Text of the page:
The Ricketts family have been forced to try to convince Chelsea supporters that they do not hold racist views after a supporter backlash, backed by former player Paul Canoville, threatened to derail their bid to buy the club.
As bidders for Chelsea wait to hear from Raine, the bank in charge of the sale of Chelsea, over which proposals will be shortlisted, the Ricketts family have moved to try to stop their campaign slipping into a crisis.
Racist emails that emerged in 2019 sparked an online backlash that resulted in a #notoRicketts campaign circulating on social media, which was backed by Canoville, who was subjected to racist abuse from Chelsea supporters while playing for the club.
Emails sent by the father of the Ricketts family, Joe, between 2009 and 2013, expressed anti-Muslim sentiments that caused a storm for the Chicago Cubs, the baseball team the family owns, and have now threatened to overshadow their bid for Chelsea, which had been considered among the frontrunners.
Canoville posted a message on Twitter that said: “So I’ve seen and heard enough. I’m backing @ChelseaSTrust and saying a big fat anti racism NO to the Ricketts bid!! Please can you stop even mentioning it @SkySportsNews @GregHands #NoToRicketts.”
That prompted the Ricketts family to go public and release a statement of their own, which said: “Our family rejects any form of hate in the strongest possible terms. Racism and Islamophobia have no place whatsoever in our society. We have developed deep and abiding partnerships with the Muslim community in Chicago, as well as with all communities of color.
“Respect for diversity and inclusion are central to our family’s values. If we prevail in our bid for Chelsea, we commit to the Club and to the fans that we will actively promote these values.”
While they wait for confirmation they are among the shortlisted bids, the Ricketts family have continued talks about their proposals for Chelsea, with a planned trip to London to hold face-to-face discussions with the club’s Supporters’ Trust and the Chelsea Pitch Owners.
It remains to be seen whether or not the statement stops the fan backlash, which has threatened to damage the Ricketts bid to take control of Chelsea, with only fine margins likely to separate the final shortlisted bidders, who are also likely to include Todd Boehly’s consortium and at least one other group.
Boehly already has fan representation on his bid, having confirmed last week that season ticket holders Danny Finkelstein and Barbara Charone would take on positions as non-executive board directors.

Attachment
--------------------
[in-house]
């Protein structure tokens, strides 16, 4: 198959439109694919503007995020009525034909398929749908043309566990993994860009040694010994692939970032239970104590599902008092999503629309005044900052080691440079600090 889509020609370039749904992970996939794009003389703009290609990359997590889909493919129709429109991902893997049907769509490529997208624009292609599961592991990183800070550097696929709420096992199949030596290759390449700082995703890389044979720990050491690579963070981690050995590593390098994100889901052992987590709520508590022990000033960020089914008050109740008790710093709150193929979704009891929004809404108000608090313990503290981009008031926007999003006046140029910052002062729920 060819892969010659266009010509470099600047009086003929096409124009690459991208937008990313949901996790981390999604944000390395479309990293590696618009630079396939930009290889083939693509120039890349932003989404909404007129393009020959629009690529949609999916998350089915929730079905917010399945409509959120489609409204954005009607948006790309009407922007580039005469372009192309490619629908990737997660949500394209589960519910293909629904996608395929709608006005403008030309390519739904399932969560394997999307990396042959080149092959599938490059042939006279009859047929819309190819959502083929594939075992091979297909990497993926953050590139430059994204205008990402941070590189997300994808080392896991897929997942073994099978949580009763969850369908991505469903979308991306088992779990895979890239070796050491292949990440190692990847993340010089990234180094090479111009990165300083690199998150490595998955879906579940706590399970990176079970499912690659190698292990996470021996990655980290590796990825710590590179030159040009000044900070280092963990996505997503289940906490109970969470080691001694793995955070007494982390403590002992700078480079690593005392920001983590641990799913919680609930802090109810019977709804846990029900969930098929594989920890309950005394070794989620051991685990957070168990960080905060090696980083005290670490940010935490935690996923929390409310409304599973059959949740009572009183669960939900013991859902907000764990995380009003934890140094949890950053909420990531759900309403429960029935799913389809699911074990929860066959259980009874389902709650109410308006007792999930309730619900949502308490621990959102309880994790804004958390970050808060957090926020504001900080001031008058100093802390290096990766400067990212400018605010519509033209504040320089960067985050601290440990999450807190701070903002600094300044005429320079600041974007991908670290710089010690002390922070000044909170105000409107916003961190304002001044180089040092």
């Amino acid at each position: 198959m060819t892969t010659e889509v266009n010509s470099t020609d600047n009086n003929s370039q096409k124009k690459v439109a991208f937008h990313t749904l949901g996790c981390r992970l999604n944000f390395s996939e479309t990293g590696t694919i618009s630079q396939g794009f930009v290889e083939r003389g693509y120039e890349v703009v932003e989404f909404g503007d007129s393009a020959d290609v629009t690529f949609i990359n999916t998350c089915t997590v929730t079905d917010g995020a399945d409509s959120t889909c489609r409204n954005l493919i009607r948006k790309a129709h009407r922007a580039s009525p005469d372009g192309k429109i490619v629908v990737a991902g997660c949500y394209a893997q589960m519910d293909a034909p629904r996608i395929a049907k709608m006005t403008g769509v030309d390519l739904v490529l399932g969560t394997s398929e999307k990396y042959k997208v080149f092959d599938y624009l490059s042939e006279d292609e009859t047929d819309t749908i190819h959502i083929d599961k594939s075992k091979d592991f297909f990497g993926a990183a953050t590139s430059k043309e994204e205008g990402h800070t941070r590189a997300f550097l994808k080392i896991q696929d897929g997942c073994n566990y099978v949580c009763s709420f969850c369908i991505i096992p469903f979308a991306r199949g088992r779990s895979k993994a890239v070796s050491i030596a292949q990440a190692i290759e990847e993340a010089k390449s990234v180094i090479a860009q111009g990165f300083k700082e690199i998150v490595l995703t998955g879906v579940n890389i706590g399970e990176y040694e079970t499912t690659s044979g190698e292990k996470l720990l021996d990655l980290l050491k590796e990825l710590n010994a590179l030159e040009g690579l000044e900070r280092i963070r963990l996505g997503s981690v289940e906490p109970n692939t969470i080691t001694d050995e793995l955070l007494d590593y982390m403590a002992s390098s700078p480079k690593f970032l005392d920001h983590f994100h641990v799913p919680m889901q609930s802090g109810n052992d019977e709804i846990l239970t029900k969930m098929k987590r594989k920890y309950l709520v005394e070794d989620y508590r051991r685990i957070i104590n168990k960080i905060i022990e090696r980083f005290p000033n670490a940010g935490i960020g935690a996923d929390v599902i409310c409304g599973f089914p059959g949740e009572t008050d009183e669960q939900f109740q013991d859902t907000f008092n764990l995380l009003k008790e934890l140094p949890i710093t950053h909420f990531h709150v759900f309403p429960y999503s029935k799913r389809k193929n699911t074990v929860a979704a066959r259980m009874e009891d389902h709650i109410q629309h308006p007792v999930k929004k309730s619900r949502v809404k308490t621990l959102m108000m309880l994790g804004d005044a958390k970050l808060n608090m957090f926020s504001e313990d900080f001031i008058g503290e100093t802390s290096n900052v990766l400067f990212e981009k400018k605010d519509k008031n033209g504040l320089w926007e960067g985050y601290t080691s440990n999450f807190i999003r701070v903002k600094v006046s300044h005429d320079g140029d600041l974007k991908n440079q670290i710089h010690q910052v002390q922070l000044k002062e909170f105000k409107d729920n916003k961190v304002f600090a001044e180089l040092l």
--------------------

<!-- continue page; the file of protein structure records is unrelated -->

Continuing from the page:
Finkelstein was on the panel for the Government’s fan-led review and is already believed to know members of Chelsea’s Supporters’ Trust and the Chelsea Pitch Owners group. Boehly’s bid has so far avoided any controversy or major criticism.
The Ricketts family have also faced scrutiny for their running of the Cubs from Chelsea fans based in Chicago and the group are keen to try to set the record straight on a number of issues.
Conservative MP for Chelsea and Fulham Greg Hands, who was copied into Canoville’s tweet, had revealed their intention to travel in a tweet confirming he had spoken with the Ricketts family and the plan to fly to London is not thought to have been prompted by online criticism they have faced.
A spokesman for the Ricketts family would not comment on their intention to travel to London, but confirmed that a range of talks have been taking place with more planned.
Other than addressing the backlash they have faced, the Ricketts family are likely to discuss the issues of fan representation on any board they would form and also the future of Stamford Bridge. Having successfully redeveloped the Cubs’ Wrigley Field stadium, the Ricketts are said to be excited to share their ideas on Chelsea’s stadium with supporters’ groups.
The intention of the Ricketts family to travel to London will have been noted by the Trust, who have called for Chelsea’s next owners to offer a golden share to fans and stressed the need for them to embrace their diverse supporter base
A statement from the Trust said: “We believe every prospective owner should make this public commitment to protecting the club’s heritage by issuing a golden share to fans. The Government should discount any bid that is unwilling to do so.”
“While we cannot comment on commercially sensitive matters, the CST would like to reassure our members and supporters that in all dialogue with bidders, we have reaffirmed and will continue to reaffirm that any new owner must share the inclusive views of Chelsea FC and our diverse base supporter.”
The identity of another bidder for Chelsea was revealed by the Reuters news agency on Tuesday night, with a report that Saudi Arabian investor, Amr Zedan, who is the owner of disqualified Kentucky Derby winner Medina Spirit, had made an offer. Zedan’s net worth is reported to be £300million, which means he would have needed significant backing.
George Holan is chief editor at Plainsmen Post and has articles published in many notable publications in the last decade.